Hello dear ones! I am here to wish you a happiest return of the light. I hope your days have been full of joy and sweetness. If they haven’t, that’s also par for the course this time of year, and I wish you much joy and sweetness in the coming days (weeks, year…).
This chocolate babka has become a yuletide institution in our house. Every Christmas Eve, I make the dough and proof it overnight. On Christmas morning, I rise before Joah wakes and assemble it. The final proof and bake happens during the madness of gift giving and paper tearing. After the frenzy of the morning has settled, we eat a beautiful breakfast and too much babka. Despite its involved preparation, the babka fits in beautifully with the rhythm of the morning.
I wish you all kinds of magical holiday vibes . May good cheer, good fortune and all the good food grace your journey into two thousand sixteen. I will see you in the new year (with lots of goodness to share!!).
Peace, love and light,
Recipe inspired by Kim Boyce's chocolate babka.
- 1 cup almond milk
- 1 package or 2¼ teaspoons active dry yeast
- 1 tablespoon maple syrup
- 1¼ cups whole spelt flour, I used sprouted spelt
- 2½ cups white spelt flour
- 2 teaspoons sea salt
- 1 large or two small bananas, mashed, plus more if necessary
- 12 tablespoons coconut oil, solid but semi-soft
- ⅔ cup coconut palm sugar
- ¾ teaspoon cinnamon
- 1 teaspoon salt
- 4 tablespoons coconut oil, divided
- 8 ounces bittersweet chocolate, chopped into ¼-1/2 inch pieces
- 1 cup pecan pieces
- Gently heat the almond milk until warm to the touch. In the bowl of a standing mixer combine the warm milk and the yeast, whisking to combine. Add the maple syrup and flour and whisk until a thin batter forms.
- Add all of the white spelt and the salt to the top of the sponge mixture but DO NOT MIX. Set aside and set a timer for 30 minutes.
- When the timer is done and the sponge has started to creep up through the flour, set up your standing mixer with the dough hook. Add the mashed banana to the bowl and start the mixer on low. Slowly increase the speed to medium-high. The dough should be sticky and soft, but pulling away from the sides of the mixer. If it is not pulling away add more flour by the tablespoon until it does. If it is looking dry, add more mashed banana by the tablespoon. Let the dough mix on medium-high for 8-10 minutes, stopping the mixer to scrape down the dough hook from time to time. While the dough is mixing, rub a medium-large bowl with coconut oil and set it aside.
- Once the dough is looking shiny and supple. Scrape the dough hook down and begin to add the coconut oil by the tablespoon, allowing it to incorporate between additions. Once all of the oil is incorporated, scrape the dough into the oiled bowl, cover it with a kitchen towel and let it rise until it has doubled in size, about two hours. If you wish to speed the process up a bit you can proof the dough in a unheated oven with the oven light on. Some ovens have "proof" settings, which would certainly work as well.
- After the first rise is complete fold the dough over itself to deflate it and return it to a freshly oiled bowl. Cover the bowl with plastic wrap and place in the refrigerator over night.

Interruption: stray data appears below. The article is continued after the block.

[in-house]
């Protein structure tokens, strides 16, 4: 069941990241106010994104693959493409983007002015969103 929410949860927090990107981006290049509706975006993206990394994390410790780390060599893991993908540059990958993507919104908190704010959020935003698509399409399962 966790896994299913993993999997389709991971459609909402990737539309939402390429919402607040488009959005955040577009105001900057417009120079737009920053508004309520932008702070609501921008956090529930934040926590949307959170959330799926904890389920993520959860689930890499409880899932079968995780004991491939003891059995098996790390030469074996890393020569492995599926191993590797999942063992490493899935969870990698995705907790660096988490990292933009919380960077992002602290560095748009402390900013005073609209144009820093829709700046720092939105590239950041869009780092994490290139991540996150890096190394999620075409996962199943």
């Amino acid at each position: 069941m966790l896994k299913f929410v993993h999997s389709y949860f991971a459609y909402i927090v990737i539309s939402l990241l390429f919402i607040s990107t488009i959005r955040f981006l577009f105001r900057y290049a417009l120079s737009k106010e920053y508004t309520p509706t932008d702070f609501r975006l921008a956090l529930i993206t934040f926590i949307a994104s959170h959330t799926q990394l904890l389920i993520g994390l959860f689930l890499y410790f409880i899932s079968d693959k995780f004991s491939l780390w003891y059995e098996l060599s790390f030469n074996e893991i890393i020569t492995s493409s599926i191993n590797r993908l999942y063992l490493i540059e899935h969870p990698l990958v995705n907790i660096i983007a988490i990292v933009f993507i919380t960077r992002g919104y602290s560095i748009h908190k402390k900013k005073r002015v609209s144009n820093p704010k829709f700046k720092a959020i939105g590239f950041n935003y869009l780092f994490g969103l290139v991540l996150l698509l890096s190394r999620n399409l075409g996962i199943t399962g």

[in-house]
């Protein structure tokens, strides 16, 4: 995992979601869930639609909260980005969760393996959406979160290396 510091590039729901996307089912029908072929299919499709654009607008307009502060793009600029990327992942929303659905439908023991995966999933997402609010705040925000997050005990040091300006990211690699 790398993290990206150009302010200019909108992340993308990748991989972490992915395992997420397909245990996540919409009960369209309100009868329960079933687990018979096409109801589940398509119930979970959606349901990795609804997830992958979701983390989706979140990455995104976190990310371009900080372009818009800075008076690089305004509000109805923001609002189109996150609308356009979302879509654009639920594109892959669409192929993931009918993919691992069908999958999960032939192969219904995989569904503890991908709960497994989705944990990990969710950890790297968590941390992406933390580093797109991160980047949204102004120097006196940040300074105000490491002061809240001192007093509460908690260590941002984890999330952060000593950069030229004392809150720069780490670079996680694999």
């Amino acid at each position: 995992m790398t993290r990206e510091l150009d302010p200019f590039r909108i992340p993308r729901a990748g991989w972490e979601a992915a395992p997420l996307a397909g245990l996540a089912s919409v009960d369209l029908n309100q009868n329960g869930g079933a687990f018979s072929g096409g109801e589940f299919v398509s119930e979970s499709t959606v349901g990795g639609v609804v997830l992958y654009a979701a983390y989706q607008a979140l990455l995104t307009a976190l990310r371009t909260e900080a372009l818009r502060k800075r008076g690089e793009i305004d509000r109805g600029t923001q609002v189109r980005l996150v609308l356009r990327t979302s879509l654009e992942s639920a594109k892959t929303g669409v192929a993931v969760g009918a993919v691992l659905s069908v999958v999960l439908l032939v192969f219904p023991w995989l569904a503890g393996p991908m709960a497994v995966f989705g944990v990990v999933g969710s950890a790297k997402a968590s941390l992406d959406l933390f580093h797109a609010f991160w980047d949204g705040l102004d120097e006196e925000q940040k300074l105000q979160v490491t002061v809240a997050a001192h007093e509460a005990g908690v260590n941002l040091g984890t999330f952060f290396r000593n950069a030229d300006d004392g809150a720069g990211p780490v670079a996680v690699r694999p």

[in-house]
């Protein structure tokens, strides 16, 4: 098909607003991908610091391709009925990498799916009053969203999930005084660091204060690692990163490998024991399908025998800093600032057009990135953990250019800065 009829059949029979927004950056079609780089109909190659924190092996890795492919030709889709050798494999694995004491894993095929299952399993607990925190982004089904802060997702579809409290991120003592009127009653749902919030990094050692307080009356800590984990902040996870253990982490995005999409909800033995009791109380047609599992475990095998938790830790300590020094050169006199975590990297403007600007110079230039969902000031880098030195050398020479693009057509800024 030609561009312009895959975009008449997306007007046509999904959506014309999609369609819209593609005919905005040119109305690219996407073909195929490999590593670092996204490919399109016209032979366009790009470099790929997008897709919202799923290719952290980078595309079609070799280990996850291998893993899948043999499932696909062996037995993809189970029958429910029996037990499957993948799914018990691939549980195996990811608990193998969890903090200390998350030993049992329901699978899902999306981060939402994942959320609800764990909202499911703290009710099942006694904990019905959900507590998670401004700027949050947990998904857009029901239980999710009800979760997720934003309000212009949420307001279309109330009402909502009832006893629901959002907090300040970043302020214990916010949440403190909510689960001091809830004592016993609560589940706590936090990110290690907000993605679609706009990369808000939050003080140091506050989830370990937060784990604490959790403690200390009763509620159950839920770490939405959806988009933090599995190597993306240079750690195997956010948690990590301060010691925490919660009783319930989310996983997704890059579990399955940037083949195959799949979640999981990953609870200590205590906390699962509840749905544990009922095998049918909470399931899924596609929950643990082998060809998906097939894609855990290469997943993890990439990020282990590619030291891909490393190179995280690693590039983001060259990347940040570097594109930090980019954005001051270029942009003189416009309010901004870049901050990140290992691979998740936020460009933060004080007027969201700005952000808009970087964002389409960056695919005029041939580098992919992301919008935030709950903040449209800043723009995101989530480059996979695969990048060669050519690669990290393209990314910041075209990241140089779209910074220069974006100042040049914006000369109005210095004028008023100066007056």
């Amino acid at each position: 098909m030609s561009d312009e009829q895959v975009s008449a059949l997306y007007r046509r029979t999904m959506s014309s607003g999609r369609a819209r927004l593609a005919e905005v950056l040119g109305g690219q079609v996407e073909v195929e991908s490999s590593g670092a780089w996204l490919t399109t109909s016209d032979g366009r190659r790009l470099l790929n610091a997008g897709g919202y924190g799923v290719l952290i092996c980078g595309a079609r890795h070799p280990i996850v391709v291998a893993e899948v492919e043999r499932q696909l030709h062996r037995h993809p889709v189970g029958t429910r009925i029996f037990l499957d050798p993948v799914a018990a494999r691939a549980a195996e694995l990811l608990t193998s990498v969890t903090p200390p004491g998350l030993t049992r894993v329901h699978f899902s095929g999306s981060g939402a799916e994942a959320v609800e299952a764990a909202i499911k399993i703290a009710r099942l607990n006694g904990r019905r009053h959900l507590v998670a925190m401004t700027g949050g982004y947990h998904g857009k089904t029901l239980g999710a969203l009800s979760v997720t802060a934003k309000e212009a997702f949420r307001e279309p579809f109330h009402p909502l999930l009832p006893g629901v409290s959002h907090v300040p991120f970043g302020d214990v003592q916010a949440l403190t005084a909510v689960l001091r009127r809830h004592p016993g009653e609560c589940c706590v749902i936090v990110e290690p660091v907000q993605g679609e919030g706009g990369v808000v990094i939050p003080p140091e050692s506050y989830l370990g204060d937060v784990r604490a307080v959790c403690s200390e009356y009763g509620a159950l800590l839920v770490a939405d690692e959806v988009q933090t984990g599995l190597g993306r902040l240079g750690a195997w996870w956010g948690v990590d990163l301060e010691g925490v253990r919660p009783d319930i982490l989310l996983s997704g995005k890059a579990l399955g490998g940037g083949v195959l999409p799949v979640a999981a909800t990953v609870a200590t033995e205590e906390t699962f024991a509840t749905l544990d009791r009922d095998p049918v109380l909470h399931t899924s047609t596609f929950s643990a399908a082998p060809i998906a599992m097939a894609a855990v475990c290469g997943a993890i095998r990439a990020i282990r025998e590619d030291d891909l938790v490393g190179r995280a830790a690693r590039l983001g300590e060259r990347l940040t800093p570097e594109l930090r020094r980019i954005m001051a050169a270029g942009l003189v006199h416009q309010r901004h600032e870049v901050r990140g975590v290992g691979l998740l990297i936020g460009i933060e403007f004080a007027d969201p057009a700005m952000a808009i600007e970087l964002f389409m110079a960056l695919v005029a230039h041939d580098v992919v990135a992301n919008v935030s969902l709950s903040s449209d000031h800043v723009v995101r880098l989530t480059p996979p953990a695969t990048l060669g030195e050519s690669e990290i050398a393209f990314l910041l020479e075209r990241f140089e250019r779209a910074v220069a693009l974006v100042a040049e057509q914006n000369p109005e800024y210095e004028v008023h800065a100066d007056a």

- Remove the dough from the refrigerator to let it warm up a bit.
- In a small bowl combine the sugar, cinnamon and salt. Add two tablespoon of the coconut oil and work it in with your fingers until the mixture resembles damp sand.
- Toast the pecans in a frying pan on low heat until fragrant, 8-10 minutes.
- Place the dough on a floured piece of parchment that is about 20 inches in length. Begin to roll out the dough. It may feel a bit crumbly at first, due to the cold coconut oil, but will become supple as you work with it. As you roll it out, guide the edges so that a nice, 12" x 16" rectangle forms, with the narrow edge facing you. If any cracks form, just patch them back together with your finger tips.
- Once you have a nice rectangle, rotate it so that the long edge is facing you and rub the remaining two tablespoons of coconut oil onto the dough. Follow by sprinkling the sugar mixture on top, leaving a inch border at the top edge and a ½" boarder on each side. Sprinkle the chopped chocolate on top of the sugar and then the pecan pieces on top of that.
- Roll the dough into a tight log, tucking pieces of pecan or chocolate back in as the fall out. Seal the top boarder with your fingers.
- Place in the freezer for 10 minutes. While the log is chilling, rub a 9" x 5" loaf pan with coconut oil.
- Remove the log and trim the ends with a sharp knife and then cut the roll down the middle lengthwise. This will give you two long semi-circle pieces. Rotate them so that the cut side is facing up and pinch the ends of each half-log to seal them. Place one over the next to create a twist, doing your best to keep the cut side up. You will inevitably loose some filling - don't fret! With a swift motion, life the twist and place it into the loaf pan. You can tuck the trimmed ends into gaps, or just leave gaps, as they will fill in as the babka bakes.
- Cover with a kitchen towel and allow the babka to rise one last time, about 1½ hours. It won't quite double, but it will swell and get puffy. You can aid this process again by placing the pan in an unheated oven with the light on.
- Preheat the oven to 350°.
- Bake the babka for 45-50 minutes.
- Remove from the oven and allow it to cool to warm in the pan. Run a knife or offset spatula around the loaf and invert it to serve. Best eaten warm but don't try to eat it hot.